Pink Talks

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Toxic masculinity

The term is loosely defined as masculine attitudes, including ways of thinking, or behaving stereotypically that negatively impact the individual, as well as the environment. At a cultural level, it pressures men to behave a certain way. Cultural backgrounds might influence the perception of masculinity.

This idea of a ‘real’ man can be harmful to their (mental) health and impacts society. Common definitions include toughness (physically strong, suppress emotions and behaviorally aggressive), antifeminist (rejection of anything that is seen to be feminine), and power (work toward obtaining power and status for respect; violence – think of desired ‘though-guy’ image). 

Toxic masculinity has been tied to the concept of patriarchy (control of society by men) and often stands opposed to social justice efforts like gender, racial, and income equality.

The term has a mixed history.

First, it was an analytical concept to critique the strict masculinized gender norms with the goal of overturning them in the 90s, which were already used in therapeutic contexts earlier. In response to feminism, the term was coined in the mythopoetic men’s movement of the time. According to it, men’s aggression and frustration were the results of a society that feminized boys by denying deep masculinity.

The idea of toxic masculinity harmonized with conservative policies that socially control low-income, unemployed, or imprisoned men and support patriarchal family values. Since 2013, feminists have begun to imply misogyny, homophobia, and male violence. In 2016, various media used the term to describe the bad behavior of powerful white men (e.g., #Metoo debate) in contrast to its earlier application to marginalized men.

In January 2019, the American Psychological Association (APA) published guidelines for dealing with men and boys who exhibit “traditional masculinity”. This lends institutional legitimacy that certain gendered behaviors are socially constructed and can therefore be deconstructed. Toxic masculinity has indeed become a framework for mainstream and academic understanding of the gender factor in social issues such as privilege, sexism, violence, and prejudice.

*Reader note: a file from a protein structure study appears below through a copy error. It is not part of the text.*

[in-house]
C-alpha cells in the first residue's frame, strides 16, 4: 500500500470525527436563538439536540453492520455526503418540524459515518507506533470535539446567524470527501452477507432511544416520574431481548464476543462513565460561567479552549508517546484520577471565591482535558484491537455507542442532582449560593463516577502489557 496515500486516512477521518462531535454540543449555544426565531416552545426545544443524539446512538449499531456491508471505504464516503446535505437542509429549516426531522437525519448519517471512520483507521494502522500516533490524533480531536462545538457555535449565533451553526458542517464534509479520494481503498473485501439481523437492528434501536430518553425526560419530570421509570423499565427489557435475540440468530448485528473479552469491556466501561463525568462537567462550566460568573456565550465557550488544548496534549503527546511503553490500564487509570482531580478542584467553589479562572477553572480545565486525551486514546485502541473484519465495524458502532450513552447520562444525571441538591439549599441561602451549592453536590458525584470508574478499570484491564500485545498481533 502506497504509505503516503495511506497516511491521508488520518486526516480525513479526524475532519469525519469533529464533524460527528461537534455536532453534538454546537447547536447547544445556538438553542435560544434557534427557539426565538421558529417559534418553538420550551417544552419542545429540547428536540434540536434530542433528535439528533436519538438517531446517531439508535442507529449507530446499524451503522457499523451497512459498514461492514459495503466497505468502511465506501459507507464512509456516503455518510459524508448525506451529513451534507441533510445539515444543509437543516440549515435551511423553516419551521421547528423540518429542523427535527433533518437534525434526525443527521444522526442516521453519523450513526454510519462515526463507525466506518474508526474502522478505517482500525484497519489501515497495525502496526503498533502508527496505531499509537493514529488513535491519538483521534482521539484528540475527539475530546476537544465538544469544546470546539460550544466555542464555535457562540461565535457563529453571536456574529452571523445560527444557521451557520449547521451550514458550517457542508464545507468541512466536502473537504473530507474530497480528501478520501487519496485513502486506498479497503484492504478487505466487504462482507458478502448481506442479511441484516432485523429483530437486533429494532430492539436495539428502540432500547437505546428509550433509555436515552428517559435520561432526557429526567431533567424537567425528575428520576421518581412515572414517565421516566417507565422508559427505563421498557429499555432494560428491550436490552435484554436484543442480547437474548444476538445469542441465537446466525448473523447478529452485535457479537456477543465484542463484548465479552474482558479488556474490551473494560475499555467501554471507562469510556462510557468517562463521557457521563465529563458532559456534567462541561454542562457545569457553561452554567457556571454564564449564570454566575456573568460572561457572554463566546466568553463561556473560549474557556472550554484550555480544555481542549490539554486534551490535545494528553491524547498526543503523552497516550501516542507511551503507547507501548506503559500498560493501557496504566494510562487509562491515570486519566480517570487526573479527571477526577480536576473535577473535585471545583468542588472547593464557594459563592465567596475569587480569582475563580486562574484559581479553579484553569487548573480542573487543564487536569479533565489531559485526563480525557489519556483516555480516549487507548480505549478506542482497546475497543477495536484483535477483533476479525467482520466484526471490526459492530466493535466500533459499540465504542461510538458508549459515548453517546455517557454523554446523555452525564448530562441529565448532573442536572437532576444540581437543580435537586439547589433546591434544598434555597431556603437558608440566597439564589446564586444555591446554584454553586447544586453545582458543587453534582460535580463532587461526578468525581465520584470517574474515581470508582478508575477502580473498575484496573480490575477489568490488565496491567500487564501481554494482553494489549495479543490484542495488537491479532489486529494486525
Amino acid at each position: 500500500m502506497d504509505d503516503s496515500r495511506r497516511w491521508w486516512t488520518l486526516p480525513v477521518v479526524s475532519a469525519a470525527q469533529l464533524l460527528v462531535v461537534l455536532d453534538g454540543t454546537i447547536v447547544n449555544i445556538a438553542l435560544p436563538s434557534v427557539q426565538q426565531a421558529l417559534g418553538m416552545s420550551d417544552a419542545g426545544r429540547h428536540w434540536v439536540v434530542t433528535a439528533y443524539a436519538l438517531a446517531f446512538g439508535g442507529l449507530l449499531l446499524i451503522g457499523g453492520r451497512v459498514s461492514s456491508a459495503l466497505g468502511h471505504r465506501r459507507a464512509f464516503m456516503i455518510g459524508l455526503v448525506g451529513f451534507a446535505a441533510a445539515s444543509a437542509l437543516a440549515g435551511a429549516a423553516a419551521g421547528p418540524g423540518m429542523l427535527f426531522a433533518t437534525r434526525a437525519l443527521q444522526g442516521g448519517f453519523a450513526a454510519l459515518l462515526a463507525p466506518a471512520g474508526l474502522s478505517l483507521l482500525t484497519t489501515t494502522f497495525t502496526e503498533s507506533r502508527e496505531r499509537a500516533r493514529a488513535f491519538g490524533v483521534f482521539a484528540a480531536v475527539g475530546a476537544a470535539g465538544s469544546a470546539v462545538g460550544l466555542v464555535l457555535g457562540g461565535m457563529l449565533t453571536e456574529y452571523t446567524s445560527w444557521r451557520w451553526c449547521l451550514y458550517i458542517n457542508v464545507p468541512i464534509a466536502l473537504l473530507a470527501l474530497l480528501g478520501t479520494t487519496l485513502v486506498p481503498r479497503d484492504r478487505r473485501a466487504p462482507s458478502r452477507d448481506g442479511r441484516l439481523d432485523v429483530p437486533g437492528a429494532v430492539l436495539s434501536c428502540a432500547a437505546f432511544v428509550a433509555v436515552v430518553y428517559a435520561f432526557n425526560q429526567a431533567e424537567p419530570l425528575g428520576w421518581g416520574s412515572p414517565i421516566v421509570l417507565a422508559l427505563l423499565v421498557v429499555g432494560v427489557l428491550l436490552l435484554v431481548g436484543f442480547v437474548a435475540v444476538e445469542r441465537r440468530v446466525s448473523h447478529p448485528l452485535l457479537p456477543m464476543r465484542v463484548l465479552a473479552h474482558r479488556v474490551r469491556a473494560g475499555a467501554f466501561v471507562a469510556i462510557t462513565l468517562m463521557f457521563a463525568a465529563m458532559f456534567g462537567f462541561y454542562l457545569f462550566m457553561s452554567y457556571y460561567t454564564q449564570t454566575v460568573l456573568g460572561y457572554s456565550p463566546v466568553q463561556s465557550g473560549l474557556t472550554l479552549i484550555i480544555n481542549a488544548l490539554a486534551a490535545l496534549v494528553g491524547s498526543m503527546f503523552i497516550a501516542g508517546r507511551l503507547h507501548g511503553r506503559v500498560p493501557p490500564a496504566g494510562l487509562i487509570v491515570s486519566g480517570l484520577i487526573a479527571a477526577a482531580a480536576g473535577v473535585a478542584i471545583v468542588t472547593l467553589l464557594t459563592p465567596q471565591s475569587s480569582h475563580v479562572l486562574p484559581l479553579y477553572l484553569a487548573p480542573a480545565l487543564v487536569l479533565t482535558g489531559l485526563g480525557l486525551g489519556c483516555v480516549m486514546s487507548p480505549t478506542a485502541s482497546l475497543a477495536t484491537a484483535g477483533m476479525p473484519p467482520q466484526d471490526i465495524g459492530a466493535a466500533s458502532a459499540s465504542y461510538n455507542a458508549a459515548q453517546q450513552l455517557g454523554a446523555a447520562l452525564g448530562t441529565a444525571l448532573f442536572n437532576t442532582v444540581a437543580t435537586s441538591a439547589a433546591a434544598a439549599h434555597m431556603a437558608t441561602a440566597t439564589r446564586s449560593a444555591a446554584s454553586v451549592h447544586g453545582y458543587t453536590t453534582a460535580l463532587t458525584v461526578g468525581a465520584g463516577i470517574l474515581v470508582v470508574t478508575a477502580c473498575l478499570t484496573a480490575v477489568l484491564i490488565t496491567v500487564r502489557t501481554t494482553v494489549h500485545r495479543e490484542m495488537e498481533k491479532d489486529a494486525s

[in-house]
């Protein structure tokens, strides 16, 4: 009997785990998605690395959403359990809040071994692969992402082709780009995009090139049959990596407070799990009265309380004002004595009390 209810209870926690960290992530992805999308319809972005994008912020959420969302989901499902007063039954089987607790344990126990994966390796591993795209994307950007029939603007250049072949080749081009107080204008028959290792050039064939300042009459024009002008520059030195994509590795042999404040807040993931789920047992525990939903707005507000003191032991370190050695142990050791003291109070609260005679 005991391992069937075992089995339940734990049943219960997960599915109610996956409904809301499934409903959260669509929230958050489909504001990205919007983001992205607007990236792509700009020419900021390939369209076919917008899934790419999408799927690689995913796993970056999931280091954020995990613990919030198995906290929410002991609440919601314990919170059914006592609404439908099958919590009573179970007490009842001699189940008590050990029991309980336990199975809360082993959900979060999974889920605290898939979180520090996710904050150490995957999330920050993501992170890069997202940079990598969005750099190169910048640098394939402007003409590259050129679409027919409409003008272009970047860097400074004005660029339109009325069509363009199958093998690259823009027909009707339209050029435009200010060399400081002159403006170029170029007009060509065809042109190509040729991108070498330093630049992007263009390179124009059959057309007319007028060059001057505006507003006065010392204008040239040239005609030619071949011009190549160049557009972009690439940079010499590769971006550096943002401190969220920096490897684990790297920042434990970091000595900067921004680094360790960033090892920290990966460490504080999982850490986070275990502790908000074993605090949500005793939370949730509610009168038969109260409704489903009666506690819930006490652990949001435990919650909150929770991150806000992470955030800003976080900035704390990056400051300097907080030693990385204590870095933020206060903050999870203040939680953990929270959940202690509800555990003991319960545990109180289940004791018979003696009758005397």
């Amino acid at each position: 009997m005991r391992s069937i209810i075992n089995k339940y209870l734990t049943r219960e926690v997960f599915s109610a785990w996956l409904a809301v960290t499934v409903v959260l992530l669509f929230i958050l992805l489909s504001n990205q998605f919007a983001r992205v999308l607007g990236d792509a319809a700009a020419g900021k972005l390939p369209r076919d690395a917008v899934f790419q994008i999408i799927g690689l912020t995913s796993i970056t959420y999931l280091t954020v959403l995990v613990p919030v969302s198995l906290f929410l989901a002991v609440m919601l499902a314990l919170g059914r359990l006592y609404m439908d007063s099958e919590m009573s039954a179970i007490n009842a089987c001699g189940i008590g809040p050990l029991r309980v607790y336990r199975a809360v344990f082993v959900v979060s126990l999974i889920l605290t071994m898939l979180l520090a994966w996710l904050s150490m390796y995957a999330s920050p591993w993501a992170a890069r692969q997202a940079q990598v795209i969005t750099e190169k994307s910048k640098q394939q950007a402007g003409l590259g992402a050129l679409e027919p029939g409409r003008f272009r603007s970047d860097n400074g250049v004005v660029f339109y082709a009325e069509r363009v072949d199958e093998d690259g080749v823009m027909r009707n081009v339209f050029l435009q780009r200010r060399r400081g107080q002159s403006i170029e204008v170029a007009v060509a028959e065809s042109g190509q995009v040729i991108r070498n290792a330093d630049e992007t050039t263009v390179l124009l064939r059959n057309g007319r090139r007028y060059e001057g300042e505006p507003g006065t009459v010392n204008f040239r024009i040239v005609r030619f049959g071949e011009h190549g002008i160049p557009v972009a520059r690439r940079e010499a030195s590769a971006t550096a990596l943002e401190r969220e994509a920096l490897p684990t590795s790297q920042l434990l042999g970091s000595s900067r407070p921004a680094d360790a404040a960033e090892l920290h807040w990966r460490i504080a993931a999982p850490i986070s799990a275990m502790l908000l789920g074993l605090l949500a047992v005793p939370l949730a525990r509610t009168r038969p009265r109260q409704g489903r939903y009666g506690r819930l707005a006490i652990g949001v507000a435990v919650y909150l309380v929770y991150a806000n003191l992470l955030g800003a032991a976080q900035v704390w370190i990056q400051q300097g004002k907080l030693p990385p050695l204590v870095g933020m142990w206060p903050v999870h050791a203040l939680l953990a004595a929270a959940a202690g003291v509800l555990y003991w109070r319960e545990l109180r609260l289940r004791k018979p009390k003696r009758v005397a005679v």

However, some might argue that focusing on this can dismantle gender hierarchies – but it can also reinforce normative male denial of homophobia and sexism and perpetuate gender inequalities. By distancing themselves from such ‘toxic’ elements of masculinity, men can present heterosexual male privilege as a thing of the past, even as it continues to structure institutions. The distinction between “toxic” characteristics and “healthy” masculinity does not imply a rejection of gender hierarchy or a binary gender order.

Rather, it is about understanding the situations in which groups of men act, and the patterns and consequences of their actions. When the term “toxic masculinity” refers to the assertion of male privilege or male power, it hits an important point. Ordinary masculine ideals such as social respect, physical strength, or sexual potency become problematic by setting ideals. Nevertheless, they should not be seen as stable character traits.

There is no denying existing gendered patterns in violent and abusive behavior, but an important question to improve is: where do these sexist attitudes come from? We should understand that masculinity itself is not toxic and instead try to challenge the roots of toxic gendered behavior.

See more resources

Toxic Masculinity – Cambridge Dictionary. Retrieved January 12, 2023, from 

Toxic masculinity – Oxford Languages. 

Sam de Boise (2019). Why is Masculinity toxic? International Journal for Masculinity Studies 2019, Vol. 14, No. 3, 147–151. 

Rob Horne and Steve Hall, ‘Anelpis: A Preliminary Expedition into a World without Hope or Potential’. Parallax 1, no. 1 (1995): 81–91.

What is Toxic Masculinity? – Amy Morin. Retrieved 16th, January, from 

Toxic Masculinity – Retrieved 16th, January, from 

What is toxic masculinity? – Maya Salam. New York Times. Retrieved 16th, January, from 

The Problem With a Fight Against Toxic Masculinity – Michael Salter, 2019. 

Connell, R. W., & Messerschmidt, J. W. (2005). Hegemonic Masculinity: Rethinking the Concept. Gender & Society, 19(6), 829–859.